Hilton Head Island residents finally have a new mayor -- and another election on tap -- following a closely contested runoff.
Local architect Tom Crews conceded the race Wednesday to sitting Town Councilman Drew Laughlin, who holds a narrow lead of 223 votes.
Seven ballots remain uncounted from Tuesday's balloting -- not enough to affect the outcome -- making Laughlin the apparent winner, said county elections director Scott Marshall.
County election officials will count the fail-safe and provisional ballots at a canvass hearing to certify results at 10 a.m. Thursday at the Beaufort County Board of Elections and Registration office, 15 John Galt Road in Beaufort.
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Laughlin collected about 51 percent of the 8,467 ballots cast, compared to Crews' 49 percent, according to unofficial results.
They emerged from a field of seven candidates who competed for the seat in the non-partisan general election Nov. 2. Laughlin got more votes than any other candidate but not a majority, necessitating Tuesday's runoff.
The mayor-elect said he is humbled by the close results and is glad the campaigning is finished.
"I'm tired," said Laughlin said, who praised Crews and the five other candidates for running "effective, positive campaigns" that focused on the issues and refrained from personal attacks.
"This race was very good for Hilton Head. A lot of things were talked about that needed to be talked about and a lot of good ideas shared," he said. "Now, it's time to move forward and put together plans for ensuring the continued economic success and overall well-being of this island."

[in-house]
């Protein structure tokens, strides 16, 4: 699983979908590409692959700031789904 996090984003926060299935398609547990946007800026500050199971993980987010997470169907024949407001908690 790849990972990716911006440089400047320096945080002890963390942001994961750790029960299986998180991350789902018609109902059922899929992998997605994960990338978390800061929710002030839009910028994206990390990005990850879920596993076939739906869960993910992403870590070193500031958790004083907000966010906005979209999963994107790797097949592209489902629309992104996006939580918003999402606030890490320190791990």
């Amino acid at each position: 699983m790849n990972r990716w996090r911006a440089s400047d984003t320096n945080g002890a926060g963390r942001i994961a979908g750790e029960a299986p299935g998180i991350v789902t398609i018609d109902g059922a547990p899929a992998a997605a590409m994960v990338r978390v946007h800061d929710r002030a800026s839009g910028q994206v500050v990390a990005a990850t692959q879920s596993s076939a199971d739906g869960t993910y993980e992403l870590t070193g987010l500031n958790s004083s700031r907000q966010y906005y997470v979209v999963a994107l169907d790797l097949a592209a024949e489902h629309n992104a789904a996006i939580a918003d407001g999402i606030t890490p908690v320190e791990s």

Crews vowed to help Laughlin on pressing needs, "particularly changing the town's Land Management Ordinance."
Both have said the town's land-use regulations and zoning ordinances deter commercial development. They said the LMO needs to be rewritten to be less complicated and burdensome for residents or businesses that want to make improvements to their properties.
Laughlin also pledged to make town government friendlier to business and to make economic development a top priority, on par with the town's commitment to environmental protection.
Crews, a town planning commissioner, said he plans to remain active in working with town government to shape the future of the island.
"I am not going to go away," he said. "We have a lot of work to do in this town and I look forward to helping us move in that path. I like Drew and respect Drew and look forward to working with him as our new mayor."
Laughlin, an attorney, will likely be sworn in Dec. 7, replacing Tom Peeples, who did not seek re-election after 15 years. Peeples endorsed Laughlin days before the general election.
Turnout in Tuesday's runoff was lower than in the general election, but surprisingly strong at 32 percent of registered voters, Marshall said.
Laughlin said Wednesday he looks forward to meeting with Peeples and town manager Steve Riley to plan a smooth transition. He said he also plans to meet with various community leaders to discuss pressing town issues, specifically securing the future of the Heritage golf tournament.
"I plan to speak with (Heritage Classic Foundation chairman) Simon Fraser about what the town can do to help the Heritage," Laughlin said.
A special election will be held March 8 to fill the remainder of Laughlin's council term, which expires in December 2012. Candidate filing for the seat begins at noon Dec. 24 and ends at noon Jan. 3, Marshall said.
Laughlin's Ward 3 seat covers Spanish Wells, Wexford, Long Cove Club, Indigo Run, Point Comfort and Shipyard.